Silently and without fanfare, government launches Covid-19 online vaccination certificate
Less than a week ago, President Cyril Ramaphosa promised that digital vaccination certificates would be available “soon” — and it appears that on Tuesday morning this promise was met.
Without fanfare and with no public or media announcement, the health department launched the “South African Covid-19 Vaccine Certificate System”.
A notice on the website states that only those who are fully Covid-19 vaccinated can receive their digital certificate. A digital QR code will be generated after certain details are provided, and this can be downloaded or printed.
“The QR code generated is not intended to be readable by the public, it is meant to be used by entities requiring to verify the card’s validity, using a Vaccine Certificate System inbuilt QR scanner which will be available in the near future,” the website states.
While some posted on social media that they had received their QR codes, many users were met with error messages while going through the process.
Attempts to get comment from the health department regarding the launch were unsuccessful. This story will be updated once comment is received.
On Thursday last week, when he moved the country to Covid-19 lockdown level 1, Ramaphosa spoke of the digital vaccine certificates.
“The department of health will soon be rolling out a vaccination certificate, which will provide a secure and verifiable proof of vaccination. It can be used to facilitate travel, access to establishments and gatherings and other forms of activity that require proof of vaccination status.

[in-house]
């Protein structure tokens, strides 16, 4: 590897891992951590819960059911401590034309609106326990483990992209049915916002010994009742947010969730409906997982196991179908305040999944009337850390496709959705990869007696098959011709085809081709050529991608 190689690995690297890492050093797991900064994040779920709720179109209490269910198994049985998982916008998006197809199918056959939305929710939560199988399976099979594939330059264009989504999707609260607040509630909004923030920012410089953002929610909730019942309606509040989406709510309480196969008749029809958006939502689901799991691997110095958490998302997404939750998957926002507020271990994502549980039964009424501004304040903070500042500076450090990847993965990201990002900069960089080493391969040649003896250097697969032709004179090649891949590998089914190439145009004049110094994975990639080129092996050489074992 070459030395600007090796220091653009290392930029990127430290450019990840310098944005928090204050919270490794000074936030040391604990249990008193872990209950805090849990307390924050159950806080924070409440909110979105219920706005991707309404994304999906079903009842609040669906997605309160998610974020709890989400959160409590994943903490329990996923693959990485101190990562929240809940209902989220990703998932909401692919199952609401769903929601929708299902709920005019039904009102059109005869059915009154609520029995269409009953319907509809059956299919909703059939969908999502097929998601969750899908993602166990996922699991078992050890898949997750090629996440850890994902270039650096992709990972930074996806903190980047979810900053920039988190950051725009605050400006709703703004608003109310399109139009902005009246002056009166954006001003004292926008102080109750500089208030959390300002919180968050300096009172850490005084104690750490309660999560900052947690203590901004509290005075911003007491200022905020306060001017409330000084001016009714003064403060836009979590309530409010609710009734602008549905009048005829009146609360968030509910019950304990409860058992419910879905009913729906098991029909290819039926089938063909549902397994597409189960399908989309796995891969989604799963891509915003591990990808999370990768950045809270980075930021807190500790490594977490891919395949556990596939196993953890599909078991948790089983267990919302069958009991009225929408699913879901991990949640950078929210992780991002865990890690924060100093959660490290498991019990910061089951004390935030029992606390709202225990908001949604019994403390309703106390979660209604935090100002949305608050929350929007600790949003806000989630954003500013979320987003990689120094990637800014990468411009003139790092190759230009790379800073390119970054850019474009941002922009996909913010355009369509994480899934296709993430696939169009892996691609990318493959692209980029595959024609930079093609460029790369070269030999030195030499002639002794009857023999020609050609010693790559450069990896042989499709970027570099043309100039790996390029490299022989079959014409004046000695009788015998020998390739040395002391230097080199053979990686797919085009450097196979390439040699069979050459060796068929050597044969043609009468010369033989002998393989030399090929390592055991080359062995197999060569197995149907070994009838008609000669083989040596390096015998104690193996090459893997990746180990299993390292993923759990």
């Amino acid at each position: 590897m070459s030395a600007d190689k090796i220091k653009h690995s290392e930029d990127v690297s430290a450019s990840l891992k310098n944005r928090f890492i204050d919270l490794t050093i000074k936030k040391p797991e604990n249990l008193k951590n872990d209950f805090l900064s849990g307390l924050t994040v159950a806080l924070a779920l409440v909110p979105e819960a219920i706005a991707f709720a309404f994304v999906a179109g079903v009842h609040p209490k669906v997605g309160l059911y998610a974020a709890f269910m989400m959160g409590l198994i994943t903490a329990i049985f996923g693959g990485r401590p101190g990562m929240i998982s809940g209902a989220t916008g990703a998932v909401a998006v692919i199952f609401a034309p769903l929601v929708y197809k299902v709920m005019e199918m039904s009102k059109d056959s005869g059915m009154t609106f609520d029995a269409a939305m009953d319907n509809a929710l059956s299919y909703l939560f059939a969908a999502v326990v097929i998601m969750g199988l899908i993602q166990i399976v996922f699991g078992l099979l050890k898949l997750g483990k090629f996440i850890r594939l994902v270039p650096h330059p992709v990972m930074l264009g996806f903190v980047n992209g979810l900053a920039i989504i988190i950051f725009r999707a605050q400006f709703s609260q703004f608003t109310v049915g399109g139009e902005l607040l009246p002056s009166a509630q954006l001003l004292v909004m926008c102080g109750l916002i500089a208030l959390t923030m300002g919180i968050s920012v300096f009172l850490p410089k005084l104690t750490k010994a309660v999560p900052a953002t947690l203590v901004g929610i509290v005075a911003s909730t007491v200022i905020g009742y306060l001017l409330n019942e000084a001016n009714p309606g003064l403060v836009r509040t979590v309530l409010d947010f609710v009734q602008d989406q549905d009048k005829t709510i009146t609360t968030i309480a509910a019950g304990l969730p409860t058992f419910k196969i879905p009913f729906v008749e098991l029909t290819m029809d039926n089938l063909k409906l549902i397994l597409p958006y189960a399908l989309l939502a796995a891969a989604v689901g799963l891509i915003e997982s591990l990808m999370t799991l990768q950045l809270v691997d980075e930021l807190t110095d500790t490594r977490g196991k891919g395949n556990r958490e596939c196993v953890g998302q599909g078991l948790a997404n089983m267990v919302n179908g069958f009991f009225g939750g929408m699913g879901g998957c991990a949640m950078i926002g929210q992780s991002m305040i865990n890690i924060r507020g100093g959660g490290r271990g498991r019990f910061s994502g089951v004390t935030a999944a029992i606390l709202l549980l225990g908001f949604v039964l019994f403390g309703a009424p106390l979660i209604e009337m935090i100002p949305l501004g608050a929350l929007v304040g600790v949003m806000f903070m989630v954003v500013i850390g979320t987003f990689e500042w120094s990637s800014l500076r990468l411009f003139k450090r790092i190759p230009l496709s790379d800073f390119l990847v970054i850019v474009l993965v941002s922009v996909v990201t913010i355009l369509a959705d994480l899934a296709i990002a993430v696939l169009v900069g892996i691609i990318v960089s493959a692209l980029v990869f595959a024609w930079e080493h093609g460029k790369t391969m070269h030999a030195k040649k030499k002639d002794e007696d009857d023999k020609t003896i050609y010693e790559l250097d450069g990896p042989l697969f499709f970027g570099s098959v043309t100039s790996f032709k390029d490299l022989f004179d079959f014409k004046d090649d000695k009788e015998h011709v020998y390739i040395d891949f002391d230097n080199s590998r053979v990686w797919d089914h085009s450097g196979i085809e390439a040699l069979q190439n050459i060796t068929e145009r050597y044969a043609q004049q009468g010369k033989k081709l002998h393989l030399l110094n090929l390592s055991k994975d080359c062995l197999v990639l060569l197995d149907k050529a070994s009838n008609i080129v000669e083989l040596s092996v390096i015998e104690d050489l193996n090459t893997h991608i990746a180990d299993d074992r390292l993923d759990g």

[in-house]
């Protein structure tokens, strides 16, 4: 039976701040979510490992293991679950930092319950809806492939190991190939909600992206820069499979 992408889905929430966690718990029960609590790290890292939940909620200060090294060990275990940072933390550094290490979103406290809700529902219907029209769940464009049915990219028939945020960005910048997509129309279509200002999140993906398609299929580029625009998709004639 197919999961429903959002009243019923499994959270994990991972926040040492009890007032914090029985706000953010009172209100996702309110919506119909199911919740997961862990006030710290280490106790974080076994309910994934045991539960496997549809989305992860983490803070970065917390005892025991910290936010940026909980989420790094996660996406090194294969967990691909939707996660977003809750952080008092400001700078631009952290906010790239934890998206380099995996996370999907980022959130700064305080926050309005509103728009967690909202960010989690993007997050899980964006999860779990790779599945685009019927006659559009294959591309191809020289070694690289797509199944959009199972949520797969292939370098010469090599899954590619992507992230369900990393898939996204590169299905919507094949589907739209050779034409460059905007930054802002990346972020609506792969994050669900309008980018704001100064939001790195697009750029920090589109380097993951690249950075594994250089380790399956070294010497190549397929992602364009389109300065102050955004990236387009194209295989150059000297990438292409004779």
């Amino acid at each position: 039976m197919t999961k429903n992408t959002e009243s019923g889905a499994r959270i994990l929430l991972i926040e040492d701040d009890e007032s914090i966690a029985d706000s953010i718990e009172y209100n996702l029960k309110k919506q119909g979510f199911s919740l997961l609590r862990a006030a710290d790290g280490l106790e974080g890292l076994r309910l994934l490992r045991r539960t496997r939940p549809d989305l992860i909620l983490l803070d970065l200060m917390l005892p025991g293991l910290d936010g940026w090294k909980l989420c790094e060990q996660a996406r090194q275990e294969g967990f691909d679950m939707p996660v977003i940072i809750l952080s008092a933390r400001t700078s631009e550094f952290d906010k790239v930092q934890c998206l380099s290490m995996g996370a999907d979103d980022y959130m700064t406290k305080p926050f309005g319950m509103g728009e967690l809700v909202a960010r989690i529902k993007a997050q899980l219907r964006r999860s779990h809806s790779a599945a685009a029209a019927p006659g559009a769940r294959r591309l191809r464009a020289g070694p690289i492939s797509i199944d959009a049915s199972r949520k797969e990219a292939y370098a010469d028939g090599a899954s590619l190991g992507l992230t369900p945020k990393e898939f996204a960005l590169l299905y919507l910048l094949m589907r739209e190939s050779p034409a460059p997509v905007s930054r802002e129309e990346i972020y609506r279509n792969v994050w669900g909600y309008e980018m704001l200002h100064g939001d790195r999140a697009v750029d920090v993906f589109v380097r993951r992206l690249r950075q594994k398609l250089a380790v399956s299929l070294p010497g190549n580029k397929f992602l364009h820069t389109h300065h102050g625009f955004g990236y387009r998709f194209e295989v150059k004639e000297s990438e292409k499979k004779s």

“Our approach is informed by World Health Organisation guidelines and is in line with international best practice. Streamlining and standardising proof of vaccination will also go a long way towards getting a number of international travel restrictions both from and into our country eased.
“Getting vaccinated is not only about protecting yourself and those around you. It is also about preventing new and more dangerous variants from emerging, as the virus is able to spread and mutate in unvaccinated populations,” he said.
In September, health minister Dr Joe Phaahla said the aim of digital vaccine certificates was not to punish anybody.
Once vaccination passports — or certificates, as the health department prefers — were available, Phaahla said they would allow the opening up of more economic, recreational and religious activities.
“The aim of the vaccination certificate is not to punish anybody, it's to protect each other. The aim is to make sure that we can come with a policy which ensures people who are vaccinated can access a lot more facilities.
“Our team led by acting director-general Dr Nicholas Crisp is working very hard to make sure that we can present [an implementation plan] for the certificate to the national coronavirus command council in the next 10 days.”
Phaahla said the health department would need the assistance of colleagues in the home affairs and sport and recreation departments to implement the certificate.
The new document would not be needed to gain access to essential and emergency services, he said. But the private sector would be free to use it to control access to businesses.
“Salons might say, 'no vaccinations, no weaves', but it will not be because it is a government rule,” he said.